Hong Kong Protesters Plan to March Despite Attacks and Police Ban

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As violence escalates between demonstrators and the police in Hong Kong, protesters have started writing “last letters” to their loved ones, in case they don’t return. These notes chronicle the mental and emotional state of frontliners coming to terms with risking death for their beliefs.CreditCreditOrlando de Guzman/The New York Times

HONG KONG — Protesters planned to rally in Hong Kong on Sunday afternoon, a test of the movement’s strength after a police ban on the march and attacks on promoters.

Demonstrators will gather in Tsim Sha Tsui, a crowded commercial district on the southern tip of the Kowloon Peninsula, then march to West Kowloon, site of an arts district and a high-speed rail station that links the city to mainland China.

The Civil Human Rights Front, the organizer of large, peaceful marches this summer they estimate were attended by up to two million people, applied to host the event Sunday. But the police rejected the application, saying that such demonstrations have often been hijacked by vandalism and violence.

After that denial, the Civil Human Rights Front backed out of hosting the march, but one of its leaders, Figo Chan, and other pro-democracy figures called on people to turn out anyway.

“It is time for Hong Kong people to speak out,” Mr. Chan said Saturday. “When we can gather enough people, we will be safe and we will be able to exert pressure to the government. But if we don’t come out tomorrow, then violence will prevail and escalate: the violence inflicted by the regime, the police and local triads.”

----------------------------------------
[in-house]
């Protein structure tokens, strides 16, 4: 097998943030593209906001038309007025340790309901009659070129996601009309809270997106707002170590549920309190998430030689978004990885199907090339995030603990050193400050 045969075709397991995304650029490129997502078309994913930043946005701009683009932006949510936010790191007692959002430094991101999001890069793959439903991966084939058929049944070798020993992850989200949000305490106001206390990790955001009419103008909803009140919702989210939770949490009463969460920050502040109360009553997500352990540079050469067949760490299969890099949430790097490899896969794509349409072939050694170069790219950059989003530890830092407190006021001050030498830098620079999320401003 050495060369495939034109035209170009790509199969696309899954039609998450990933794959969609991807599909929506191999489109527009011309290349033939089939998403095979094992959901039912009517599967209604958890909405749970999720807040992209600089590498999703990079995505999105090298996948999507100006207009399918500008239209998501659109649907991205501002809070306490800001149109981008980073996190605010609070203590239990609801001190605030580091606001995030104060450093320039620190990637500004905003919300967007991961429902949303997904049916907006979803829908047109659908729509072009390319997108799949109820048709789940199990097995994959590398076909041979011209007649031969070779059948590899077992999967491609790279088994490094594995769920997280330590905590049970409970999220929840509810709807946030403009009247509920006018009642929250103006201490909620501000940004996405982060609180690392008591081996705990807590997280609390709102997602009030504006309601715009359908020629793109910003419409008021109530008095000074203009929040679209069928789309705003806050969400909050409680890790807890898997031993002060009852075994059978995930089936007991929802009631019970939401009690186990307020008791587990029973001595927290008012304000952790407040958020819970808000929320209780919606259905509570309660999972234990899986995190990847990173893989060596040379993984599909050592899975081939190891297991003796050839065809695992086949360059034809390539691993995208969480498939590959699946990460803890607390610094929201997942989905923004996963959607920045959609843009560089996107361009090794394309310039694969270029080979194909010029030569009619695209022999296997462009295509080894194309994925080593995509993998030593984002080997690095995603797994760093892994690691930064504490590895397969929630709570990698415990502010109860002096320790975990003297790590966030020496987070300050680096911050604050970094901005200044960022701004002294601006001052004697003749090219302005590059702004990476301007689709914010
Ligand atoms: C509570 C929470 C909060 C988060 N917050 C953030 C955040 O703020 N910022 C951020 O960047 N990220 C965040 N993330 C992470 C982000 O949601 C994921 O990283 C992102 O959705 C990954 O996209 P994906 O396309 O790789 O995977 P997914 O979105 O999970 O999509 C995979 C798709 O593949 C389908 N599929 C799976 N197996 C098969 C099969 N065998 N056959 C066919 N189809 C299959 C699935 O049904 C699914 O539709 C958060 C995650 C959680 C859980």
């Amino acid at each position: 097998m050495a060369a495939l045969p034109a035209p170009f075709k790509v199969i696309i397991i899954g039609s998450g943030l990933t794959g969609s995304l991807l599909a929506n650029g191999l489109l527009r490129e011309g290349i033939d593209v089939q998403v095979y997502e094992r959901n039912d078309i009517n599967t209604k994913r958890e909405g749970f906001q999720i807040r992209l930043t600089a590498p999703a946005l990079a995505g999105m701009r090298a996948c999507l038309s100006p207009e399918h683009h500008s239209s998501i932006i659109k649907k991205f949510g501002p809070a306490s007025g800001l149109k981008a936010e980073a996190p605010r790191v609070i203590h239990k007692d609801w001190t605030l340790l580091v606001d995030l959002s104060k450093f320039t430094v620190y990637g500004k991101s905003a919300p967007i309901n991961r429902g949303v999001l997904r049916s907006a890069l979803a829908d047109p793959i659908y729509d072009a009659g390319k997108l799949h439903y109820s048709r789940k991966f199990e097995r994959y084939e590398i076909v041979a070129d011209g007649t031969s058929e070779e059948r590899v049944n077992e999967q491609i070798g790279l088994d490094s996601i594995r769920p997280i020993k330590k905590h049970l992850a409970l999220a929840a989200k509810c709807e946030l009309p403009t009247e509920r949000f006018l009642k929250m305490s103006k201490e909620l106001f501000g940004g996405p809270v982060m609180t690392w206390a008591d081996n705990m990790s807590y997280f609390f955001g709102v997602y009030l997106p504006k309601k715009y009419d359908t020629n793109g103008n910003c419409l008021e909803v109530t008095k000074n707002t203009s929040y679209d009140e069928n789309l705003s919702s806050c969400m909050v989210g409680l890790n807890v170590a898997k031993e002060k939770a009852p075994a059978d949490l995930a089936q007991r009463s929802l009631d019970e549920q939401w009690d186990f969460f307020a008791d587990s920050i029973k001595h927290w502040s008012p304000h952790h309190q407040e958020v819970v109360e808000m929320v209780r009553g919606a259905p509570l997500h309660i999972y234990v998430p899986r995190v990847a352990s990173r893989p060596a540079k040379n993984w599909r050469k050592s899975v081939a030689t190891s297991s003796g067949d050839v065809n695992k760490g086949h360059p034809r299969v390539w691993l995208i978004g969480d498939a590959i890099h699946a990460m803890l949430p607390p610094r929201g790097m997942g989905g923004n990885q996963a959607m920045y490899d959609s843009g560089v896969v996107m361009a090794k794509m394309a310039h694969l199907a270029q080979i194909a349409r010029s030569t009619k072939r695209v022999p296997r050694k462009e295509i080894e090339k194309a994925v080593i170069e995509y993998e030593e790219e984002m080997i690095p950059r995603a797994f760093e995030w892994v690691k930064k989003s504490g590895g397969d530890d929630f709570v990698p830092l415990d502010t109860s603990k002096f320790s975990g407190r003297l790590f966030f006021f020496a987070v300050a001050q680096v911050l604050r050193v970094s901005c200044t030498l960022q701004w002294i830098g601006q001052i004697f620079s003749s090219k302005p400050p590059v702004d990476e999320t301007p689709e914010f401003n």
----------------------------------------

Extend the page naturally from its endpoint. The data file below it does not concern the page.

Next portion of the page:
Another Civil Human Rights Front leader, Jimmy Sham, was attacked by men with hammers on Tuesday in Kowloon. Mr. Sham is still being treated in a hospital and will not attend the march, the group said.

On Saturday evening, a 19-year-old man distributing fliers to call on people to join the march was assaulted near a subway station in northern Hong Kong. He was stabbed in the neck and the abdomen, and is hospitalized in serious condition, the government said.

A 22-year-old man was arrested in the attack. The local news media quoted witnesses who said the attacker shouted that Hong Kong is a part of China, and that protesters were damaging the city.

Chinese officials and the state news media have denounced the protests as a separatist movement. While some protesters have called for Hong Kong’s independence from China, it is not a focus of the movement nor one of its official demands.

The protests began over legislation, since withdrawn, that would have allowed extraditions to mainland China from Hong Kong. Hong Kong’s top leader, Chief Executive Carrie Lam, said in September that the government would withdraw the proposal, but public anger with the authorities has remained high.

The march on Sunday will reiterate protesters’ other longstanding demands, including an independent investigation of the police, amnesty for arrested protesters and the introduction of direct elections for the chief executive and legislature.

The organizers have also raised two newer demands: a reorganization of the police department and the scrapping of a ban on face masks.

Mrs. Lam used emergency powers this month to introduce the mask law. The move set off a wave of fresh protests and clashes with the police.

Reporting was contributed by Ezra Cheung, Elaine Yu and Javier Hernández.

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